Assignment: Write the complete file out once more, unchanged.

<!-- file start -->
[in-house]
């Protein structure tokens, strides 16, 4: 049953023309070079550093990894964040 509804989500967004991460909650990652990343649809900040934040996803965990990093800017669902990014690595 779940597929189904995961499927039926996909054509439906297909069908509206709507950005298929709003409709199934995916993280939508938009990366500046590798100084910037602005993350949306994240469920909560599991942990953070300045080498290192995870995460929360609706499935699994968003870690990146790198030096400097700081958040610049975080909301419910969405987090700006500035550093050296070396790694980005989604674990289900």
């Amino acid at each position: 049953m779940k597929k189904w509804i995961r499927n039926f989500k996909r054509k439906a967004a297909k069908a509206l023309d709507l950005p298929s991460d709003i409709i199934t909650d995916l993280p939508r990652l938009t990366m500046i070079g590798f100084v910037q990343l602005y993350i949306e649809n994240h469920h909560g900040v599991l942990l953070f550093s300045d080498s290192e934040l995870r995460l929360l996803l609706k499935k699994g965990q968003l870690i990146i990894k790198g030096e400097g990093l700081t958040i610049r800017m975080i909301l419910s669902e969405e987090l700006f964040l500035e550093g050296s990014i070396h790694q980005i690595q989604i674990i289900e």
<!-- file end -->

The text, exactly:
[in-house]
């Protein structure tokens, strides 16, 4: 049953023309070079550093990894964040 509804989500967004991460909650990652990343649809900040934040996803965990990093800017669902990014690595 779940597929189904995961499927039926996909054509439906297909069908509206709507950005298929709003409709199934995916993280939508938009990366500046590798100084910037602005993350949306994240469920909560599991942990953070300045080498290192995870995460929360609706499935699994968003870690990146790198030096400097700081958040610049975080909301419910969405987090700006500035550093050296070396790694980005989604674990289900």
């Amino acid at each position: 049953m779940k597929k189904w509804i995961r499927n039926f989500k996909r054509k439906a967004a297909k069908a509206l023309d709507l950005p298929s991460d709003i409709i199934t909650d995916l993280p939508r990652l938009t990366m500046i070079g590798f100084v910037q990343l602005y993350i949306e649809n994240h469920h909560g900040v599991l942990l953070f550093s300045d080498s290192e934040l995870r995460l929360l996803l609706k499935k699994g965990q968003l870690i990146i990894k790198g030096e400097g990093l700081t958040i610049r800017m975080i909301l419910s669902e969405e987090l700006f964040l500035e550093g050296s990014i070396h790694q980005i690595q989604i674990i289900e």